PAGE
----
Fashion brands have long avoided accountability for leather’s destructive impact through deforestation. Today, 17 global companies — from Reformation, Mango and H&M to Kering, Tapestry and Capri Holdings — have joined a new deforestation-free leather commitment, led by non-profits Textile Exchange and Leather Working Group (LWG). Will it make a difference?
‘The Deforestation-Free Call to Action for Leather’ lays out guidance for brands to end deforestation and natural land conversion linked to leather sourcing, created in consultation with the World Wide Fund for Nature (WWF), the National Wildlife Federation (NWF), and the Accountability Framework initiative (AFi). Its goals are ambitious: to make sure the responsibility to invest in protecting forests and ecosystems is shared across the supply chain; to increase industry access to deforestation-free and conversion-free cattle farms; to improve transparency and reporting; and to reward the brands and suppliers leading change.
The case for addressing deforestation in leather supply chains is stark. “The leather supply chain is a clear driver of both deforestation and forest degradation, which is impacting the health of forest ecosystems, and with that, our climate stability and biodiversity. You can see that across multiple landscapes, particularly countries like Brazil and Australia,” says Nicole Rycroft, founder and executive director of environmental non-profit Canopy. “We’re in a turnaround decade for the climate crisis, which requires all hands on deck. We need collective actions like this that are focused on moving from risk assessments to driving systems change.”
Brand partners have committed to a series of targets, and will report their progress to Textile Exchange and LWG annually. The other signatories are Adidas, American Eagle Outfitters, Allsaints, Arezzo & Co, BMW Group, Icebug, Marks & Spencer, Puma, Range Revolution, Roots, and RM Williams.
The ultimate deadline is 2030, in line with Textile Exchange’s Climate+ strategy, and the Paris Climate Agreement. The requirements for signatories include mapping supply chains to the slaughterhouse level and identifying risks, making financial investments to increase the supply of deforestation-free and conversion-free leather at the farm level, and implementing traceability systems to track and verify the leather. The commitments also cover human rights, with a special mention given to recognising and protecting the rights of Indigenous people and local communities.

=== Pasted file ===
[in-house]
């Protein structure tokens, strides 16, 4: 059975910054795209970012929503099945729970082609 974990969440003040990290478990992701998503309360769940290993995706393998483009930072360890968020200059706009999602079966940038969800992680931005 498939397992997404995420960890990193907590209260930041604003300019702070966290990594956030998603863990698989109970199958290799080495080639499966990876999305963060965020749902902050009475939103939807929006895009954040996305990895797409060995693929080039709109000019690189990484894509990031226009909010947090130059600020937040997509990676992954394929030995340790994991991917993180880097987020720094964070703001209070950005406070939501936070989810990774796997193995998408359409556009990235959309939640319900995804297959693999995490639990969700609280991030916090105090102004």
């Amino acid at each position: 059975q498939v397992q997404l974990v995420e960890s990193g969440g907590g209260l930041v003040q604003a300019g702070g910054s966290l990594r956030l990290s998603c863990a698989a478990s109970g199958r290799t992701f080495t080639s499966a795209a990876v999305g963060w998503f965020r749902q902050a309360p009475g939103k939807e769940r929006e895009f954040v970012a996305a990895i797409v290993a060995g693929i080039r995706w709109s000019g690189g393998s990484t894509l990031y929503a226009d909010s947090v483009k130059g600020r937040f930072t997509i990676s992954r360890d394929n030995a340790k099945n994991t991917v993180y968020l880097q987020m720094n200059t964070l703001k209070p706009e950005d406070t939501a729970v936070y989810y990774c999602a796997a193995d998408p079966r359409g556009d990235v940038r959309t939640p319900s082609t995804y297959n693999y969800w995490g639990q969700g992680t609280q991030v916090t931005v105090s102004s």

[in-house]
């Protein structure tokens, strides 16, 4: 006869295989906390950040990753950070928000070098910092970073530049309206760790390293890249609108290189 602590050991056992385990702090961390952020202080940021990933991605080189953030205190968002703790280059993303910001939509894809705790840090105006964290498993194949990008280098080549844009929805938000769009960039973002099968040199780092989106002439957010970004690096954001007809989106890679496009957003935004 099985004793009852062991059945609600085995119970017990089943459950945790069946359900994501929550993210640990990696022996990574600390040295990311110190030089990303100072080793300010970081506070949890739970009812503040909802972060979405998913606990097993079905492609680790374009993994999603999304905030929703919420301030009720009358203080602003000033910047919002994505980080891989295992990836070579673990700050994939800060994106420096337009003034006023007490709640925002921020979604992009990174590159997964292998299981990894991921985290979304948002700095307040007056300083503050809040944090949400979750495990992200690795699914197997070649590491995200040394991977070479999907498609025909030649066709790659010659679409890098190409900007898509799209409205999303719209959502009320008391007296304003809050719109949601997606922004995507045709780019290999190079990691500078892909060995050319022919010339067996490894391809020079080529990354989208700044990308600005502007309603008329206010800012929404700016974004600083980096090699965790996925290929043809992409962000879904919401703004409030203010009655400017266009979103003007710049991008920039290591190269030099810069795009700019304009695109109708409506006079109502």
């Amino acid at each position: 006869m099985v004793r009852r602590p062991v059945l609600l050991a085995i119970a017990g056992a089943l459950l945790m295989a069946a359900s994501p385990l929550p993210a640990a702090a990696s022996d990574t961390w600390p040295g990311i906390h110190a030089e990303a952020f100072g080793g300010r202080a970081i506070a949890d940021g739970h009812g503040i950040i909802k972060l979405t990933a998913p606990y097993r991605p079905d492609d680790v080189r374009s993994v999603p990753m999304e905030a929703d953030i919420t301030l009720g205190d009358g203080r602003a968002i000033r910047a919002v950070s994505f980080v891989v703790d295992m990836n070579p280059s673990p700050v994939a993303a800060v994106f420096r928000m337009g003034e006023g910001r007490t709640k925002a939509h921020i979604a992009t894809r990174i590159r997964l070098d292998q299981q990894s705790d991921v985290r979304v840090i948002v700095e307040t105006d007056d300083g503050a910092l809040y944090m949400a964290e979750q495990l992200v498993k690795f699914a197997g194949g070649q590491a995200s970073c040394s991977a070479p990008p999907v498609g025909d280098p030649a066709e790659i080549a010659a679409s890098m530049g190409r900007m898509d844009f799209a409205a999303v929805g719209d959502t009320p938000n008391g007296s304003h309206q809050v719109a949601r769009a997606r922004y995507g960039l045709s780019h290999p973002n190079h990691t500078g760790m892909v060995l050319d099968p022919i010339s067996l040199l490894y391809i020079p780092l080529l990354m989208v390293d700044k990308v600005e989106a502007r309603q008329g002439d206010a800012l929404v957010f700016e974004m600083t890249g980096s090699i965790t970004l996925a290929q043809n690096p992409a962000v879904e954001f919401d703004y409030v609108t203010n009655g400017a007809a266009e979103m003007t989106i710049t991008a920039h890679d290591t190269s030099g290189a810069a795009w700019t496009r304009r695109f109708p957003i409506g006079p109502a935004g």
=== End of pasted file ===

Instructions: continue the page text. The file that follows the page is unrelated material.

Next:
The initiative will be split into two phases, says Anne Gillespie, impact acceleration director at Textile Exchange. Phase one is about preparing supply chains for this change, and phase two is when brands actually start sourcing deforestation-free leather. “We are dealing with complex, global issues here, and everyone has a part to play,” she says.
It won’t be an easy switch. Leather supply chains are long and difficult to navigate, says Gillespie, often spanning not only multiple industries, but also conflicting regulations and attitudes towards best practice, which can vary by region. In theory, brands uncovering the source of their leather and building more direct supplier relationships will improve transparency and traceability, but verification will still cause tension, as it does for all commodities and material sources, she says.
“Cattle move from farm to farm, they’re not crops that sit in the ground and then get harvested from the same spot. We have to track the risks of deforestation and human rights at every step of the supply chain and connect those movements — that will be a big focus in phase two.”
For the brands involved, the call to action chimes with their existing sustainability goals, especially around biodiversity. Puma has committed to reduce the loss of biodiversity and habitat destruction caused by its production processes and material sourcing by 2025. Brazilian brand Arezzo & Co started its internal leather traceability project in 2022, and has signed the call to action with the hope of scaling its efforts in partnership with larger, global brands. While activists have tried to raise the alarm bells on deforestation-linked leather before, this gathering of brands marks a shift of pace, says Canopy’s Rycroft.
“As Kering supply chains rely heavily on cattle farming and healthy natural ecosystems, we feel it is our responsibility to drive towards better farming practices,” says Marie-Claire Daveu, chief sustainability officer at luxury group Kering, parent company of brands including Gucci and Balenciaga. The aim is to “collaboratively raise the bar” in leather sourcing through transparency and traceability, she adds.
In line with the incoming EU Deforestation Regulation, Textile Exchange and LWG have set a cut-off date of 31 December 2020, meaning that any farms that engaged in deforestation after this point will be deemed non-compliant. For Rycroft, this date is too late. “Canopy’s work on viscose supply chains uses a 1994 cut-off date, because a lot of deforestation has happened since the turn of the century that has significantly contributed to the climate stress we’re experiencing now,” she explains. “If an area has been deforested since 1994, it flags the need for additional due diligence and for operators in that area to conserve and restore high-carbon and biodiverse areas within their operational land-base.”
“It’s important to look at the definitions we use with these cut-off dates too,” she continues. “Deforestation is a technical definition, which has allowed many farmers to get away with these practices because — for example — deforestation tends to be applied more to the tropics. What’s agenda-setting about the EU regulation is that it recognises deforestation and forest degradation side-by-side. We put the emphasis on keeping high-carbon forests standing, and in some instances, restoring them.”
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